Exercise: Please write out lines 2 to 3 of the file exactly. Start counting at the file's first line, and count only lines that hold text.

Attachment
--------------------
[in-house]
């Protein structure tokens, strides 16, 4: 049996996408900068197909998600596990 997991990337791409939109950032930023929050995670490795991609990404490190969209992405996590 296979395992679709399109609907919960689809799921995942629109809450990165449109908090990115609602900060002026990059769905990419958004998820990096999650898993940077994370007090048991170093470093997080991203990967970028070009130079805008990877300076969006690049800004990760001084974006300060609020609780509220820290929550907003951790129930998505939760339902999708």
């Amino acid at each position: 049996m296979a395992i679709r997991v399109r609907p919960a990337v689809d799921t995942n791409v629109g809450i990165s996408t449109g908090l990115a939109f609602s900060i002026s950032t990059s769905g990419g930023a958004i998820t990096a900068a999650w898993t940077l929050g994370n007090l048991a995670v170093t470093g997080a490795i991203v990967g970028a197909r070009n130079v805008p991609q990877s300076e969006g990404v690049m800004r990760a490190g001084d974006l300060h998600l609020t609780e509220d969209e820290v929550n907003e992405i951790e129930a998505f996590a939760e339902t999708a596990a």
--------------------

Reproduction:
């Protein structure tokens, strides 16, 4: 049996996408900068197909998600596990 997991990337791409939109950032930023929050995670490795991609990404490190969209992405996590 296979395992679709399109609907919960689809799921995942629109809450990165449109908090990115609602900060002026990059769905990419958004998820990096999650898993940077994370007090048991170093470093997080991203990967970028070009130079805008990877300076969006690049800004990760001084974006300060609020609780509220820290929550907003951790129930998505939760339902999708």
């Amino acid at each position: 049996m296979a395992i679709r997991v399109r609907p919960a990337v689809d799921t995942n791409v629109g809450i990165s996408t449109g908090l990115a939109f609602s900060i002026s950032t990059s769905g990419g930023a958004i998820t990096a900068a999650w898993t940077l929050g994370n007090l048991a995670v170093t470093g997080a490795i991203v990967g970028a197909r070009n130079v805008p991609q990877s300076e969006g990404v690049m800004r990760a490190g001084d974006l300060h998600l609020t609780e509220d969209e820290v929550n907003e992405i951790e129930a998505f996590a939760e339902t999708a596990a």